And so it begins. We can’t help but feel this is merely the beginning of what will be a long string of Google Glass hating but we’ll try to remain hopeful. Even before its initial launch, we’ve seen the innovative device pass through much dissection and scrutiny as bar owner Dave Meinert banned the device from his establishment stating “People want to go there and be not known … and definitely don’t want to be secretly filmed or videotaped and immediately put on the Internet“.
Well, now it appears the law is looking to put a pinch on the technology as well, alluding to the fact it’s a hindrance and a distraction to the driver. While I’m inclined to agree to an extent, one has to wonder how far will this go and what can be considered a distraction? The point of Glass was to allow the user to operate the device and get the info he or she needs hands-free which most users do with their cell phones anyway. However, even on a mobile device one has to pick it up, press a button, speak and then glance at the device to ensure speach to text was accurate.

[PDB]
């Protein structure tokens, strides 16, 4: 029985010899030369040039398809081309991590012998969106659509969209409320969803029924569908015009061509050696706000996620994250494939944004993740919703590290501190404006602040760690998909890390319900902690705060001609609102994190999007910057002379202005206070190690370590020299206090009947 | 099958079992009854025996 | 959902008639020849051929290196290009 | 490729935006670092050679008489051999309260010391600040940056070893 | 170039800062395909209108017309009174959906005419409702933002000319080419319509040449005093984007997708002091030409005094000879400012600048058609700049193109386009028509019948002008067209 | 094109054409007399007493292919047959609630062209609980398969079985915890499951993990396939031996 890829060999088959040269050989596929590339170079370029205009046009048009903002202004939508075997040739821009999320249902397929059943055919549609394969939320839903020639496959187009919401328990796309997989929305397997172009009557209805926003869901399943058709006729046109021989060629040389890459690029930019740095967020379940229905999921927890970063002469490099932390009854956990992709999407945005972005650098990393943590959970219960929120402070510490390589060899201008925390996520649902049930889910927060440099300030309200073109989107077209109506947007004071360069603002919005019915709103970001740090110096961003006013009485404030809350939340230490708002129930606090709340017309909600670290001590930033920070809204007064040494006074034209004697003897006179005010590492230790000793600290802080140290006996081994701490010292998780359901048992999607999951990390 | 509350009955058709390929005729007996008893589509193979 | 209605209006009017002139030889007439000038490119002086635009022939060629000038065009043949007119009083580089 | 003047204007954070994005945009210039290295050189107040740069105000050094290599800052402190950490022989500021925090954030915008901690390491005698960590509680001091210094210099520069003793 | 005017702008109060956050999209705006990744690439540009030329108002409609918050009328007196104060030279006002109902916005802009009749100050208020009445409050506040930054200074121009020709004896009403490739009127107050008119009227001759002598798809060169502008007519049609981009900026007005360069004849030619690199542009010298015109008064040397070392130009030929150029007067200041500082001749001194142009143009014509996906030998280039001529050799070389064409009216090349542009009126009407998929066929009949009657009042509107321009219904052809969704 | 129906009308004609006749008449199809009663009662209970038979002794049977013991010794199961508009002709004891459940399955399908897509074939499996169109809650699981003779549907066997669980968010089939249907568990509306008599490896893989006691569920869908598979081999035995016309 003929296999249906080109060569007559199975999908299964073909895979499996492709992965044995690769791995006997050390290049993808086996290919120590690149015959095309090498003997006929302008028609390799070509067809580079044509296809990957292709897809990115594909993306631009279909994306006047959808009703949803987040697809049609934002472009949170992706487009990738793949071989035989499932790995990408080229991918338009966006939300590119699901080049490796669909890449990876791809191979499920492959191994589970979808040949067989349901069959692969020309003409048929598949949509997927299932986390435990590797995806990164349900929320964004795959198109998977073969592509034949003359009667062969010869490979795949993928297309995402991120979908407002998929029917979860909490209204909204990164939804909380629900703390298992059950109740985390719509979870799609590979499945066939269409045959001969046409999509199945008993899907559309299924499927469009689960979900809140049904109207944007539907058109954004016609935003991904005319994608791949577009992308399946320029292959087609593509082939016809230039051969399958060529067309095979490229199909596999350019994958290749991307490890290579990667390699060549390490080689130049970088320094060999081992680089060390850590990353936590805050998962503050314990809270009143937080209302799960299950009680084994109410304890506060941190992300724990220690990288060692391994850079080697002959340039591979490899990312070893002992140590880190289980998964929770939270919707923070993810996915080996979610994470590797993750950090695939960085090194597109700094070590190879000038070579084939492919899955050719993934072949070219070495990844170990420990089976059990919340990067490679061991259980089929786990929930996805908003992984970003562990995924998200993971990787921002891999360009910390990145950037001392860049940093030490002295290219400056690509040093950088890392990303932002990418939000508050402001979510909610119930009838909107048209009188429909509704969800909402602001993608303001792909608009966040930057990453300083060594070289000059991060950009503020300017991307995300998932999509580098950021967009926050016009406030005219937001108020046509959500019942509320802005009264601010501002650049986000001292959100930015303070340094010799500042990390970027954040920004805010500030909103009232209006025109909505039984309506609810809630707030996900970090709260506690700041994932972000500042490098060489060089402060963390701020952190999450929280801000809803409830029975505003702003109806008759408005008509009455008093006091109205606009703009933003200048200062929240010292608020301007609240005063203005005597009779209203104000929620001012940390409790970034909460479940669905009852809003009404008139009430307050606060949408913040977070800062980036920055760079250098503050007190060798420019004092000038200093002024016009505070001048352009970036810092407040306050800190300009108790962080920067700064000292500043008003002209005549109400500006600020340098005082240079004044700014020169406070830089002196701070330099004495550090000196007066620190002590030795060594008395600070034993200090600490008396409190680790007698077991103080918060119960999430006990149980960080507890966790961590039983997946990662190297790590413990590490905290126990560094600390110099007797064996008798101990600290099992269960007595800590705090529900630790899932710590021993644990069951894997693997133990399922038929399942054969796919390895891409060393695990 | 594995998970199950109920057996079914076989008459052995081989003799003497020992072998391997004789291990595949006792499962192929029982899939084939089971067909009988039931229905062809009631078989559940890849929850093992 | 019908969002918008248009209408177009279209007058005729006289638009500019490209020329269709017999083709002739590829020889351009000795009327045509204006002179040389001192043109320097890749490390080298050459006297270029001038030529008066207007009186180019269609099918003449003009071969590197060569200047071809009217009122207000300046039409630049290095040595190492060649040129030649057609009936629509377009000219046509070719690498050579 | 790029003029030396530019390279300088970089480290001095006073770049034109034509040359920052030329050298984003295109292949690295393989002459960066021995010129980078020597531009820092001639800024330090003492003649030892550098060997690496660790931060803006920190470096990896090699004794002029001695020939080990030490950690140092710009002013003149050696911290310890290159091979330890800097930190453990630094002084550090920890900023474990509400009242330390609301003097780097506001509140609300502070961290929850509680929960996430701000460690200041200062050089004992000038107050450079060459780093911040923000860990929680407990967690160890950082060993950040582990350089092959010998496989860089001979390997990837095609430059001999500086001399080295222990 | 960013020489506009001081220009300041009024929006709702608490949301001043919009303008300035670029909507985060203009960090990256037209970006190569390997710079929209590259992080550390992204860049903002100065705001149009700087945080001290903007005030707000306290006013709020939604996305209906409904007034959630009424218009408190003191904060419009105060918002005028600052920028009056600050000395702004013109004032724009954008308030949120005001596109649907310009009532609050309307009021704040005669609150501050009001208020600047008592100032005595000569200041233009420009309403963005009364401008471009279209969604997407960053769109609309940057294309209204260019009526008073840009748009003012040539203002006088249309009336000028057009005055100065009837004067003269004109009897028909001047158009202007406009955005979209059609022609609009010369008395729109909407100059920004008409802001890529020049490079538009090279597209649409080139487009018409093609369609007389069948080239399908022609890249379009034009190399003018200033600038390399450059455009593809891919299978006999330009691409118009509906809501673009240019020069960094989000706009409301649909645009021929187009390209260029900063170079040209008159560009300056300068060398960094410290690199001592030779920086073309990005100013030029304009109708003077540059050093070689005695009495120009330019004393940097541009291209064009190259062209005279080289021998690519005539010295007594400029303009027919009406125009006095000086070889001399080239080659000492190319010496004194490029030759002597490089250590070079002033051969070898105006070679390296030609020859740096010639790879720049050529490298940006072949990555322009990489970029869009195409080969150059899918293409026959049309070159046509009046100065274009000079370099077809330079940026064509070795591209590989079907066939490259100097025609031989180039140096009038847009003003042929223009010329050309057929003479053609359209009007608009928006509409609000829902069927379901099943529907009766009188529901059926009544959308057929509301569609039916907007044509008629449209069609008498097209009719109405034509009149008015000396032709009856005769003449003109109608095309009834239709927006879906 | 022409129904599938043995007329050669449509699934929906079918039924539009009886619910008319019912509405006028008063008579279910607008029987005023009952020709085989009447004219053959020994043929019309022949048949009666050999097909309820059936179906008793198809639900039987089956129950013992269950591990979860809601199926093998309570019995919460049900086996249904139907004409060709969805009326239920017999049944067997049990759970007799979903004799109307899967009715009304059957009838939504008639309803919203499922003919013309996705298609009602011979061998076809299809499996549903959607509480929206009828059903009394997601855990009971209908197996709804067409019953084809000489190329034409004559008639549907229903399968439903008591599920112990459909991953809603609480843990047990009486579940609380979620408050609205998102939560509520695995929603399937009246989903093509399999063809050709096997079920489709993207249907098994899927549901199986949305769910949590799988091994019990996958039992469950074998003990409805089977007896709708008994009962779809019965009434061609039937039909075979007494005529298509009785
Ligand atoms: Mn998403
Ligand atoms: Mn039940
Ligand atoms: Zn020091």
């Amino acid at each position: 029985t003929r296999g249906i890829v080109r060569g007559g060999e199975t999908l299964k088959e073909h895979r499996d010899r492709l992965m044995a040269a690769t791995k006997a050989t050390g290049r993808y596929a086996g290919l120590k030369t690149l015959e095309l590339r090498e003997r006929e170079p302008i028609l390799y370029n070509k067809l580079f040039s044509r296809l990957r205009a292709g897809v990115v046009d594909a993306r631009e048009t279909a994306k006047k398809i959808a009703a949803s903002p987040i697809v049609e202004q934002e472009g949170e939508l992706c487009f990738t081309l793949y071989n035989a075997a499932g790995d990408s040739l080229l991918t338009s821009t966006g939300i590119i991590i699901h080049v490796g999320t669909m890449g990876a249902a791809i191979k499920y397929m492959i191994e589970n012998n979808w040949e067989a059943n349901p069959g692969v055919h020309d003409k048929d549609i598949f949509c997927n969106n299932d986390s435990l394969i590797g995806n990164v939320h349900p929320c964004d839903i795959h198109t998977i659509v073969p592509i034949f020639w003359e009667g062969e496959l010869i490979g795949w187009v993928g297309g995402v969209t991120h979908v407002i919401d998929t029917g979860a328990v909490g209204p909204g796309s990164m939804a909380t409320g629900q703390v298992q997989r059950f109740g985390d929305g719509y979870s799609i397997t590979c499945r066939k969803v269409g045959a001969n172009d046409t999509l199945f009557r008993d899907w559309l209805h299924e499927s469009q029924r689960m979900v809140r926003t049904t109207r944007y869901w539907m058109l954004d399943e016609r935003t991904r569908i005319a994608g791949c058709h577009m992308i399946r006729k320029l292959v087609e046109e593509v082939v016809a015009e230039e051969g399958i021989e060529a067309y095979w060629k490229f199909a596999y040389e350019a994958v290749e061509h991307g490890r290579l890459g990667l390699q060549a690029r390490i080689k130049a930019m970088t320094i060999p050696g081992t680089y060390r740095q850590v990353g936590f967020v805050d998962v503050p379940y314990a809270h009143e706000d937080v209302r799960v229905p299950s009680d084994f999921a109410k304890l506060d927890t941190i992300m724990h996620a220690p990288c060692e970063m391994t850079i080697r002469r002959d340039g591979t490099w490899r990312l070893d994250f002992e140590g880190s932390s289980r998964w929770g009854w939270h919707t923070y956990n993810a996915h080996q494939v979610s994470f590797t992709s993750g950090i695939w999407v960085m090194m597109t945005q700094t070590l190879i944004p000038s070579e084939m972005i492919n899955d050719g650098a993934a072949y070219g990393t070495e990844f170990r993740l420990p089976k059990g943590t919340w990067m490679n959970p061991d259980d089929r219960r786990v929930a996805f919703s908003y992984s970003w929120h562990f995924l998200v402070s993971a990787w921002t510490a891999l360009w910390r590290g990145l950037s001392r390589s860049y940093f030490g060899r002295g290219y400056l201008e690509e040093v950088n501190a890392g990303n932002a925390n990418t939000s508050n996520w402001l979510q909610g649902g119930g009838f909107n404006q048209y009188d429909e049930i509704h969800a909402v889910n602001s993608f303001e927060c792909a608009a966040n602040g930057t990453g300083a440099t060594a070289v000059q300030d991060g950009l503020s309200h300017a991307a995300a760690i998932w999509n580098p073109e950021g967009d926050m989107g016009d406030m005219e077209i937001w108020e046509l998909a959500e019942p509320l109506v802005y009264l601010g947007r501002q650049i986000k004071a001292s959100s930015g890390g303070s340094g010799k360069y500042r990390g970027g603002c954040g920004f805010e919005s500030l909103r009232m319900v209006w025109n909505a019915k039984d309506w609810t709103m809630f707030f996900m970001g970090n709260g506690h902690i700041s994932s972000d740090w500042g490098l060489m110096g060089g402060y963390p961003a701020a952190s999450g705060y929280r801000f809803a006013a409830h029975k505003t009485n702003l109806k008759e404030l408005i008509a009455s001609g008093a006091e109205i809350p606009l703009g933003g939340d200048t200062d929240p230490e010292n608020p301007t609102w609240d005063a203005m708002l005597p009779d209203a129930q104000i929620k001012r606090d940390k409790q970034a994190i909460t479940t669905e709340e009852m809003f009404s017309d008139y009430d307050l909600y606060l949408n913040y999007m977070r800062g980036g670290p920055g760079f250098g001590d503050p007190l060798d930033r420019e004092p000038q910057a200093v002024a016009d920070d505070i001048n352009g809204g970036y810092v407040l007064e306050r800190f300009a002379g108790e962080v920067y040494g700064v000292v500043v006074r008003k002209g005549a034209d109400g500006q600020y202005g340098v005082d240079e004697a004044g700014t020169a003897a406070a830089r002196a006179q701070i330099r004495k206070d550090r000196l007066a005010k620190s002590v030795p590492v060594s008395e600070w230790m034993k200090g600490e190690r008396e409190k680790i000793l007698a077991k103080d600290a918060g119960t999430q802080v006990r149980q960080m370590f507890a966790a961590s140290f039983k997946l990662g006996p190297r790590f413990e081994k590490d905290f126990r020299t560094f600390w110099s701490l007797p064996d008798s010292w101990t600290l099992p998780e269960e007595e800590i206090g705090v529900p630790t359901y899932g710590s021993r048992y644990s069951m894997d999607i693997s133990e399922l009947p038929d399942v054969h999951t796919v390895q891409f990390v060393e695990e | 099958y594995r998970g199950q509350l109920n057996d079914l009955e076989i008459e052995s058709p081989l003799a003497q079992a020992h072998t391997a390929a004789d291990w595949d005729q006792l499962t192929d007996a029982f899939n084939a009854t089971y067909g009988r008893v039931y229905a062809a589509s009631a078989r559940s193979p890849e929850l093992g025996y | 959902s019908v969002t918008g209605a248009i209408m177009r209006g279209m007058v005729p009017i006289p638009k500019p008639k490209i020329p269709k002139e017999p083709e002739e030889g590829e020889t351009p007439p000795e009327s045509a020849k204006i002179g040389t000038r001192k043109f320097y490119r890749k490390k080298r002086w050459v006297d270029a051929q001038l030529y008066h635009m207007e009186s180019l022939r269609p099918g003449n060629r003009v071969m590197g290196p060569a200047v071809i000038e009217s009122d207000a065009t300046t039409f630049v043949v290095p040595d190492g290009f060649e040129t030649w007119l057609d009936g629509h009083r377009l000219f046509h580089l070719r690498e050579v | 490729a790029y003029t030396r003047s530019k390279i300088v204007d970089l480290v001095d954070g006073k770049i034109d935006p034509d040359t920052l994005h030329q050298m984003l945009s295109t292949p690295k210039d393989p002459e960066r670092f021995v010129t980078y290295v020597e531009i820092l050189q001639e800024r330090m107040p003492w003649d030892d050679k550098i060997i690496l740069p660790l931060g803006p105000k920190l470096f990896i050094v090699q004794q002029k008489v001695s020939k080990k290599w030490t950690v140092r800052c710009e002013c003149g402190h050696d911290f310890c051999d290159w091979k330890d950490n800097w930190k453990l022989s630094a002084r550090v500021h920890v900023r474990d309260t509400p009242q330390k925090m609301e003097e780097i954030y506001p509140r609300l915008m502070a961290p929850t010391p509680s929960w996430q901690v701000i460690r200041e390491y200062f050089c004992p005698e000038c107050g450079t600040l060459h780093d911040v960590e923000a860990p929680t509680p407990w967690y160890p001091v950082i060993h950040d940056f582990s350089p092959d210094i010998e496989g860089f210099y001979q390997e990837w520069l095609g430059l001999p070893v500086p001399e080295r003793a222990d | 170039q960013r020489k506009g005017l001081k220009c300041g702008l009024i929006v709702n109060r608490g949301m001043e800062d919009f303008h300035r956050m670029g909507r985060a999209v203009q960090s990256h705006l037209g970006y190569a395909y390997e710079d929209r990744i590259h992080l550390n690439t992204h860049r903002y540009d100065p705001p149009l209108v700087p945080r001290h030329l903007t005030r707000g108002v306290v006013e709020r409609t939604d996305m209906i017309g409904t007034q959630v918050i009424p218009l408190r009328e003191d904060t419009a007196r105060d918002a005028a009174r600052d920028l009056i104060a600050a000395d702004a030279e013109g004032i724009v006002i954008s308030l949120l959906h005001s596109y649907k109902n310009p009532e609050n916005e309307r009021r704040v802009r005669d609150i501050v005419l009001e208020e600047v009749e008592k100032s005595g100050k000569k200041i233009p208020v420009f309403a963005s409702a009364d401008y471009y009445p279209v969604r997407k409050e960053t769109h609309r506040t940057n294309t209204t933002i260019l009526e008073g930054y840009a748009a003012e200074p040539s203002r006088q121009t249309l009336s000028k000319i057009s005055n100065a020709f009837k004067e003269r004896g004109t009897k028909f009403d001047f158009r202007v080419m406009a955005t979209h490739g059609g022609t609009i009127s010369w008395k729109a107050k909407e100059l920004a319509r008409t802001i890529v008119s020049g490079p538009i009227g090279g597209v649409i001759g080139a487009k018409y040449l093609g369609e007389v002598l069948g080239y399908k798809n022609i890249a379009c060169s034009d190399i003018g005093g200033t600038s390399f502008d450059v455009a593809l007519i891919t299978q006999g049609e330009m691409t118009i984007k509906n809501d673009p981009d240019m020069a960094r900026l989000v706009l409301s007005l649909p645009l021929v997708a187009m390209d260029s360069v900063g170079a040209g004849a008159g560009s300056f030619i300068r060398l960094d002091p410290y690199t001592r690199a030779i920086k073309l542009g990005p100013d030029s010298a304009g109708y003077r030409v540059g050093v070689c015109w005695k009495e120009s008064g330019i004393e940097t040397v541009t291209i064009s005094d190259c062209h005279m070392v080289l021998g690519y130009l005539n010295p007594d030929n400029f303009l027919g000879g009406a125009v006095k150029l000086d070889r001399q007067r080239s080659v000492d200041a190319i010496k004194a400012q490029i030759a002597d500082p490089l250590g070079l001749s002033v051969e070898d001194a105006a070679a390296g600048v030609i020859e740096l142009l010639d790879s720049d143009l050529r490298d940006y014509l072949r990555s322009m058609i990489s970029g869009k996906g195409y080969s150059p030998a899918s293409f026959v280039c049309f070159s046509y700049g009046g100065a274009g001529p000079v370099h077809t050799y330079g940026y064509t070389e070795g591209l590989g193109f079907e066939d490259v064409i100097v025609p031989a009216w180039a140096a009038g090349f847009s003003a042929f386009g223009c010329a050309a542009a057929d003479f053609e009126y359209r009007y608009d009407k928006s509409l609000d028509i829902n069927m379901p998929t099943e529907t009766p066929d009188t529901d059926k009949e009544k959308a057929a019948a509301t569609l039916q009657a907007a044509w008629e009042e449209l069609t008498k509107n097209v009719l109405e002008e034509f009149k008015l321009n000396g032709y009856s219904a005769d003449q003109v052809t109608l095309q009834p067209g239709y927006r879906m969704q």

As for the back story, Cecilia Abadie, a California resident received a ticket from a police officer for “driving with monitor visible to driver”. Cecilia certainly wasn’t ecstatic about the charge and wound up venting about it over on her G+ page, causing quite a buzz (see what I did there?). And while we’re sure she attempts to fight the fine we’re pretty certain the outcome won’t come out in her favor. This begs the question however, if this gets big enough will Google feel obligated to step in and offer its two-cents? Only time will tell. Our advice for now is to keep glass off the menu while driving from A to B. The fine is simply not worth it. Feel free to offer your thoughts in the comments below.